Clayton Jones wins new eight-vehicle national O-Licence

Welsh operator ‘in a position to run his operation compliantly’, says TC despite objection from County Borough Council 

Former operator Clayton Jones has won his application for a new eight-vehicle national PSV O-Licence before Traffic Commissioner (TC) Victoria Davies despite an objection from Rhondda Cynon Taf County Borough Council. 

Mr Jones – trading as Street Buses, Pontypridd – who was seeking to act as his own Transport Manager (TM), appeared before the TC at a Pontypridd Public Inquiry. 

The call-up letter set out the areas of concern, including Mr Jones’ O-Licence compliance and application history. The letter also referred to a statutory objection to the application received by letter from Roger Waters, Director of Frontline Services, Rhondda Cynon Taf County Borough Council. 

The letter advised Mr Jones that the TC had considered the letter of objection and determined that all the matters raised concerning his previous operations appeared to pre-date the decision of the Upper Tribunal in 2011.

Furthermore, the TC intended to proceed based on the Upper Tribunal findings and would not revisit or admit any evidence in that regard at the inquiry. The call-up letter also indicated that Mr Jones would be expected to demonstrate how he met the requirements to hold an O-Licence. 

In 2011, Clayton Jones’ Heart of Wales Bus and Coach – trading as St David’s Travel, of Caerphilly – won its appeal against the revocation of its 21-vehicle licence and the declaration that the company and Mr Jones as TM had lost their repute.   

The Tribunal said it accepted the case was complicated. However, in its judgment, the inclusion of matters that should not have been included in the TC’s considerations concerning repute – together with their finding that some matters, although rightly included, could not attract significant adverse weight – required it to take a different view about revocation and the company’s repute.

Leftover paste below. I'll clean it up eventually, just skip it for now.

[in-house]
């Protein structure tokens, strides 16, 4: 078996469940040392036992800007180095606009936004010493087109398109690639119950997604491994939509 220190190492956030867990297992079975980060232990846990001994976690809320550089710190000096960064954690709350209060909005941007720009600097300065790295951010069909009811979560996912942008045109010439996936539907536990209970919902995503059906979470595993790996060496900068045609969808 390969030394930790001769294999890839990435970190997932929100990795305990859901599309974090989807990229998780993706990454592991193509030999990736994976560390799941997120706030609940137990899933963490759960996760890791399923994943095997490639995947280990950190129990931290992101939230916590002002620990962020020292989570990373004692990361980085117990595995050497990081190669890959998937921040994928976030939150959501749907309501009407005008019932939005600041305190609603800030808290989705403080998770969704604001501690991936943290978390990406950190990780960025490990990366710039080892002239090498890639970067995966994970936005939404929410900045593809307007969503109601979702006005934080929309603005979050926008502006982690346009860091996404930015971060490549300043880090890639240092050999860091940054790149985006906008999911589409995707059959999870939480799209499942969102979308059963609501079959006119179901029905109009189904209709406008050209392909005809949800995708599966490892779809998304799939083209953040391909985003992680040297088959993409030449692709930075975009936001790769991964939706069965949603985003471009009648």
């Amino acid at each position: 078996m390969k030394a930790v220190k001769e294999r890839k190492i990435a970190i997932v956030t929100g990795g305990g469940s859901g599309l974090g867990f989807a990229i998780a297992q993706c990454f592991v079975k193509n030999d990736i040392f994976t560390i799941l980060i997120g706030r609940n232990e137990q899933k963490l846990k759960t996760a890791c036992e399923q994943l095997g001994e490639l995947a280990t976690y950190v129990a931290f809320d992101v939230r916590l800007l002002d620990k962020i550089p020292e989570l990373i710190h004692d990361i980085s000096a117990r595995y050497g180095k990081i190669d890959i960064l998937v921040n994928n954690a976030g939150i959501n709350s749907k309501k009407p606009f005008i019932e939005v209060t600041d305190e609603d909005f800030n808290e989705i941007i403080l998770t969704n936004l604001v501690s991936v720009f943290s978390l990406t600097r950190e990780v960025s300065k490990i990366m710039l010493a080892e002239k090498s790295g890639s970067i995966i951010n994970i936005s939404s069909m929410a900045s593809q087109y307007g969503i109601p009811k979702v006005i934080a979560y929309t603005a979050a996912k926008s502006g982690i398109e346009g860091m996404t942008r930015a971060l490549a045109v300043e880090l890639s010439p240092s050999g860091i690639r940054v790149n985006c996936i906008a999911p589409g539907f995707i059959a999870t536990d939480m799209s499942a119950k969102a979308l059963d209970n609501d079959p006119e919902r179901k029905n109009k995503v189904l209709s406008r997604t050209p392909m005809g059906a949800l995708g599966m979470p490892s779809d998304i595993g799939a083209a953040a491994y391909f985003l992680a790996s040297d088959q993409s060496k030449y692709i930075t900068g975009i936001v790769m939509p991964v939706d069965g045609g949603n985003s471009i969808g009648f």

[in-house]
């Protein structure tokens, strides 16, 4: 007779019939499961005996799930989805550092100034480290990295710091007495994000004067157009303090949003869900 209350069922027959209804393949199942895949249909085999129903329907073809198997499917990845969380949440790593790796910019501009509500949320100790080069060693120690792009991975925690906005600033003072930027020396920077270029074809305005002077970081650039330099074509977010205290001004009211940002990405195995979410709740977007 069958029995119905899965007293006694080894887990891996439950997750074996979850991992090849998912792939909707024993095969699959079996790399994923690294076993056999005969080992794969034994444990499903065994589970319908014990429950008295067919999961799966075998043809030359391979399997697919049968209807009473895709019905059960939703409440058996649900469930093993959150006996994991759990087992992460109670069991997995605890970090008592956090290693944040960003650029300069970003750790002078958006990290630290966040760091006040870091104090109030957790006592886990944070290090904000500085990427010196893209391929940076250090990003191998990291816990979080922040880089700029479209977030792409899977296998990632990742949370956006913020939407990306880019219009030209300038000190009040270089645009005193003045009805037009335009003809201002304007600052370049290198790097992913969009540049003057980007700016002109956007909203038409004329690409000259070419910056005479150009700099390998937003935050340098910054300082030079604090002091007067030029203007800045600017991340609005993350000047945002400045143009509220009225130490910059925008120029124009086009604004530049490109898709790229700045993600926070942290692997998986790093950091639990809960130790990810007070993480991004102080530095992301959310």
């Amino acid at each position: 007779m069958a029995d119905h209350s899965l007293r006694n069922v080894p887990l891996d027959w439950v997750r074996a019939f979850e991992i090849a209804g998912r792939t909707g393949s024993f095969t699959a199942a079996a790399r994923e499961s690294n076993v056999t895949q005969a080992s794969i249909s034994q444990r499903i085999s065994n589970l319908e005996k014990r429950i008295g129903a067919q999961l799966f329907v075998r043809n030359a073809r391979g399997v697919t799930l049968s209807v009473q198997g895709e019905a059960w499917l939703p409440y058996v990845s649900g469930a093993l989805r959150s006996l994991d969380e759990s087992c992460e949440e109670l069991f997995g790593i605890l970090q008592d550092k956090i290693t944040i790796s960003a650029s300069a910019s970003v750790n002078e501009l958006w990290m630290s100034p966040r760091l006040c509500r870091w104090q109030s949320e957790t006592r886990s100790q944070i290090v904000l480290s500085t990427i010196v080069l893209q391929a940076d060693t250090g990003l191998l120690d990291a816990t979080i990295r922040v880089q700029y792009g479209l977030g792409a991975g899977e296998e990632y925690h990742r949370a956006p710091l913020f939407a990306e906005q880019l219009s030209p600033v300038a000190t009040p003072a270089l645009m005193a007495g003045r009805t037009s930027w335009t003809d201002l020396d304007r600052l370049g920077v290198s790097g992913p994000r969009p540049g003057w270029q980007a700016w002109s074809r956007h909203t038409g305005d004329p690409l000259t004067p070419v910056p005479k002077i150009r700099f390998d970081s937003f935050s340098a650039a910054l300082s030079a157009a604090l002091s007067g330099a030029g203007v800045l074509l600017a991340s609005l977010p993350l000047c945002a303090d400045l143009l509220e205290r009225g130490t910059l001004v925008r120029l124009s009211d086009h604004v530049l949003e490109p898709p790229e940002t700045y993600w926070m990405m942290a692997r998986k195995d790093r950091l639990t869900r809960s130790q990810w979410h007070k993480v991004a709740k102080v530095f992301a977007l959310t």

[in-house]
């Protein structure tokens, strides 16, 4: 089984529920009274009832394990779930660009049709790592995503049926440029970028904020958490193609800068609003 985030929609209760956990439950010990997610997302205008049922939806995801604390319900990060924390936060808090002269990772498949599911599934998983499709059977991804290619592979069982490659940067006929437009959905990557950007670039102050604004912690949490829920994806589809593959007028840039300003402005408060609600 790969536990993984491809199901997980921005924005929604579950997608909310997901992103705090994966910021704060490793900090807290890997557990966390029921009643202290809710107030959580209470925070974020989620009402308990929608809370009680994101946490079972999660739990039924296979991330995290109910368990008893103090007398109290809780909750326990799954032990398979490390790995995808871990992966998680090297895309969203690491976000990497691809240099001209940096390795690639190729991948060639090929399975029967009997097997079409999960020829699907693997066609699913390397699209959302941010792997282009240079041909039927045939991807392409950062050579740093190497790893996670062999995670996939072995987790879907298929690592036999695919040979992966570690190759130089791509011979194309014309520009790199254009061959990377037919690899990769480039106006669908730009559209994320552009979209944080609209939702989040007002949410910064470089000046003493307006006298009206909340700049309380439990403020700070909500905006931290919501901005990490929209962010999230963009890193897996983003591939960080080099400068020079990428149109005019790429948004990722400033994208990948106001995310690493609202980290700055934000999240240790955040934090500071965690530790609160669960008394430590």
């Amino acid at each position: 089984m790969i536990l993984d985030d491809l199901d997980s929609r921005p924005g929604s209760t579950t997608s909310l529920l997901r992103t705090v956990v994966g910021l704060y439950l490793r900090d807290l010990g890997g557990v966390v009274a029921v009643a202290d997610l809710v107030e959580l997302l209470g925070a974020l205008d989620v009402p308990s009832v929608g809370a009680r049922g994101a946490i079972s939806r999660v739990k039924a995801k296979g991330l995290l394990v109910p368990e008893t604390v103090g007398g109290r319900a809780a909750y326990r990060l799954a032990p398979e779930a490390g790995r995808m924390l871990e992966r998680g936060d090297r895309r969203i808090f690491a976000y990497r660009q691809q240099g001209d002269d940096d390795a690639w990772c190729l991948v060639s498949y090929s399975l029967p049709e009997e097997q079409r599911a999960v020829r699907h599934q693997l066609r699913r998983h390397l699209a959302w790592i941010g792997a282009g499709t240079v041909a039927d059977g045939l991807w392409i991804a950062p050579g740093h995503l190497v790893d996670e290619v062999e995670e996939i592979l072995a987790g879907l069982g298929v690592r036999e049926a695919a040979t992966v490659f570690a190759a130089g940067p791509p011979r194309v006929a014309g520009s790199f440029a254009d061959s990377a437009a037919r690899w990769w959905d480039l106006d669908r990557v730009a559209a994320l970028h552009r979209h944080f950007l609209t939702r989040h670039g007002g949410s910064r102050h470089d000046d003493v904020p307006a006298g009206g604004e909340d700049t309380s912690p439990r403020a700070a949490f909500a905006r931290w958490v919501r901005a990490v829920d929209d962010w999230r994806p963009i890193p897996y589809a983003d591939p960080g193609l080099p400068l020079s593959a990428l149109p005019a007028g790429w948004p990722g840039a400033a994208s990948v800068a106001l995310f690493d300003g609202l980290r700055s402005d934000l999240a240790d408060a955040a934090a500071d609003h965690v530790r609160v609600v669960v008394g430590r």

That meant the findings relating to Mr Jones’ repute as TM must also be set aside because it was the TC’s view that Mr Jones’ loss of repute as TM followed from the conduct that led to the company’s loss of repute.   

In her decision, the TC said that Roger Waters attended the hearing on behalf of the statutory objector to observe proceedings. He was not called to give evidence, but he confirmed that the Council had granted a private hire vehicle licence application by Mr Jones in September 2021. 

Based on the evidence presented to her, the TC considered that Mr Jones was in a position to run his operation compliantly. Mr Jones had taken steps to update his knowledge, including attendance at a TM refresher training course and several Driver CPC training modules. He acknowledged that he had learnt a lot during that process and that things had moved on since he last operated. 

It would be for Mr Jones to demonstrate that he could work with the regulator upon grant of the licence.

Due to his past compliance and application history and length of time out of the industry, in correspondence following the hearing, the TC requested and obtained Mr Jones’ agreement that he would arrange an independent audit to be carried out by the RHA, Logistics UK or other suitable independent body by 13 September 2022. 

The audit would assess the systems for complying with maintenance and drivers’ hours requirements and the effectiveness of those systems. A copy of the audit report, together with his detailed proposals for implementing the report’s recommendations, must be sent to the Office of the Traffic Commissioner for Wales’ Caernarfon office within 14 days of the date when he received it from the auditor.